Since so many people outside the British Commonwealth - Americans in particular - seem lost on both the history and the point of cricket, this review will be preceded by a handy guide to both the sport and this game.
Cricket dates back to the 16th century. It's one of the world's most popular sports (thanks, India!). Some variations can last for five days, others for a single evening. This particular title—Codemasters' Ashes Cricket 2009—is named after the oldest of such competitions, The Ashes, a series between Australia and England that's been going since 1882.
Up to speed? Great. Then let's see how this game manages to capture the spirit of this historic, misunderstood sport.
Attention to detail – The game features real player likenesses, names, sponsors, stadiums, TV-style graphical aides (Hawkeye!) and two teams even have fully licensed kits and logos. There's even a selection of real commentators, who do a great job with their long, varied conversations during the game's slower moments. Cricket games have never gone to this much trouble before, and it's definitely appreciated.
Quick Single – For such a tricky sport (to watch, play and understand), gameplay is remarkably easy to get a handle on. Comprehensive tutorials will help explain the nuances to non-players, while experienced types will just see the helpful on-screen guide buttons and go from there.
A for Effort – This game was developed by a small Australian studio by the name of Transmission Games. They are most definitely not EA Sports. Yet despite their small size and what was surely a tiny budget, they've got some areas of this game – particularly in terms of presentation - looking far more big budget than you'd expect.
Bowled Over - While there's some issues with batting in the game, bowling is a delight. It's intuitive, and on-screen displays let you adjust everything you need, from the line to the length to any swing you want to put on the delivery. Most pleasing is the way the game handles spin bowling, since most previous attempts at depicting it in cricket games have been dismal failures.
Tail-Ender – Cricket isn't just a sport. Batting is so fluid, so open to interpretation that it's often labelled an art form. So it's a shame that the batting options in this game are so limited. You're restricted to a set template of moves that apply a shot depending on where the ball lands (which the game sometimes gets wrong), and because the perspective for the game is always from the bowler's point of view, it's difficult as a batsman to get an idea on the flight of the ball.
Silly Mid-Off – There are soul-crushing bugs throughout the single player game. Sometimes, you'll take a catch that's simply not recognised as a catch. There's a sweet spot where leg spinners bowling to right handed batsmen nearly always hit the stumps. I once bowled an over where I had four LBW appeals, all of which were shown to be right on the money, turned down. I could go on, but you get the idea.
"Players" – There have been attempts to make in-game players look like their real-life counterparts. Attempts. And while the likenesses are quite good considering the template used, the template used looks like it was based on the Cabbage Patch Kids.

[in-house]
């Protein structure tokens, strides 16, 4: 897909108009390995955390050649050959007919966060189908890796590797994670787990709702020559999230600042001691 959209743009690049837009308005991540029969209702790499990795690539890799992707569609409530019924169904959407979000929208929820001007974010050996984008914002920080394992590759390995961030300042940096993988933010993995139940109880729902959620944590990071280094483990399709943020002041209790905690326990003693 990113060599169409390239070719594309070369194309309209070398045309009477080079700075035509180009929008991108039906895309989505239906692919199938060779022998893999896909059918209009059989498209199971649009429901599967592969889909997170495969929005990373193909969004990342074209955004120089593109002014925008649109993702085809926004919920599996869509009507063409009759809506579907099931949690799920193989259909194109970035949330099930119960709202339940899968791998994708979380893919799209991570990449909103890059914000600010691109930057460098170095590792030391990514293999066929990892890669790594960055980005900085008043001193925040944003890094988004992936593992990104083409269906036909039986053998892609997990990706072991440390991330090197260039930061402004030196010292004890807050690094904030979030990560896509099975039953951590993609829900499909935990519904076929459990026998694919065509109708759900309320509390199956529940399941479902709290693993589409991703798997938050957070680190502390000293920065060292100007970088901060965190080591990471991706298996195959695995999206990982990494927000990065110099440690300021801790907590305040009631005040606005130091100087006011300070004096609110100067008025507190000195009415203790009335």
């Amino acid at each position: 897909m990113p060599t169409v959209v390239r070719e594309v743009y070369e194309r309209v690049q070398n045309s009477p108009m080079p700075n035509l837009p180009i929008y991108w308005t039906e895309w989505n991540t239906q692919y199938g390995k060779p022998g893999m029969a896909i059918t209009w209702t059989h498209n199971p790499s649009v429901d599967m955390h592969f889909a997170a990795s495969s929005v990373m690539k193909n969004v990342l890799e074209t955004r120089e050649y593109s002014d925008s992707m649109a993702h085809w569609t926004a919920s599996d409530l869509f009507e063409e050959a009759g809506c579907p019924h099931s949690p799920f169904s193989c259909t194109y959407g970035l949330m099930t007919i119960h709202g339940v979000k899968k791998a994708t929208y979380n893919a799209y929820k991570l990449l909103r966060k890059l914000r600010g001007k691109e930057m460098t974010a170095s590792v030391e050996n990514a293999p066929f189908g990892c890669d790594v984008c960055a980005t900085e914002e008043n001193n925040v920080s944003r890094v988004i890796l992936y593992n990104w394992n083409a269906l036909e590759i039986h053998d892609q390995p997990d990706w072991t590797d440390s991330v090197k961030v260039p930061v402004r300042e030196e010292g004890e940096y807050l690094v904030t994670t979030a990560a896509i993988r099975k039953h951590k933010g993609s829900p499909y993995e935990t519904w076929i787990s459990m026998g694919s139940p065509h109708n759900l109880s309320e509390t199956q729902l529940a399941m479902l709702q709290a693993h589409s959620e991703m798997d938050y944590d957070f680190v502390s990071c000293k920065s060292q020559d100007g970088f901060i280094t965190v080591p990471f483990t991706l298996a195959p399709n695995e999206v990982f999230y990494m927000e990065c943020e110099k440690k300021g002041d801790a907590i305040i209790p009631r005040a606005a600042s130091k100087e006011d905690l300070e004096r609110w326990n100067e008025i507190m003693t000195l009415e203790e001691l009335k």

Difficulty Spike – Perhaps in part due to the difficult batting mechanic, but mostly I think to do with the game's raw, unpolished state, single-player games suffer from a tremendous spike in difficulty. Even first-time players will find "easy" too little a challenge, yet playing the game for a week I could only win a single game on "normal", as poor opposition batsmen became supermen, and teams like Ireland and Bangladesh started playing like Australia or South Africa.
I so wanted to love this game. It's a cricket game, I'm a cricket fan. The fundamental controls for bowling are almost perfect, I'm happy to see somebody making retail cricket games again after a two-year hiatus, and it's come at the perfect time to cash in on Ashes fever in Britain and Australia.
But the game is just too… under-done. Too raw, too broken. Single-player glitches and a punishing difficulty spike make the game attractive only as a multiplayer game, and even then, the game's dodgy AI (especially for umpire appeals and running between wickets) will eventually lead to arguments between friends or swift disconnects.
Still, the foundations are there. Hopefully the team at Transmission Games can build upon the parts they've got right first time around, fine-tune the disjointed AI and dodgy mechanics, and rebound next year with a cricket game that fans of the sport can really look forward to.
Ashes Cricket 2009 was developed by Transmission Games & Gusto Games, and published by Codemasters for the Xbox 360, PlayStation 3 (version reviewed), PC & Wii. Released on August 7 in PAL territories. Played Twenty20 series to completion, ODI series and test match to completion. Tested local multiplayer on PS3 review copy (my PS3 is currently unable to connect to the PSN, though the game does support online multiplayer).
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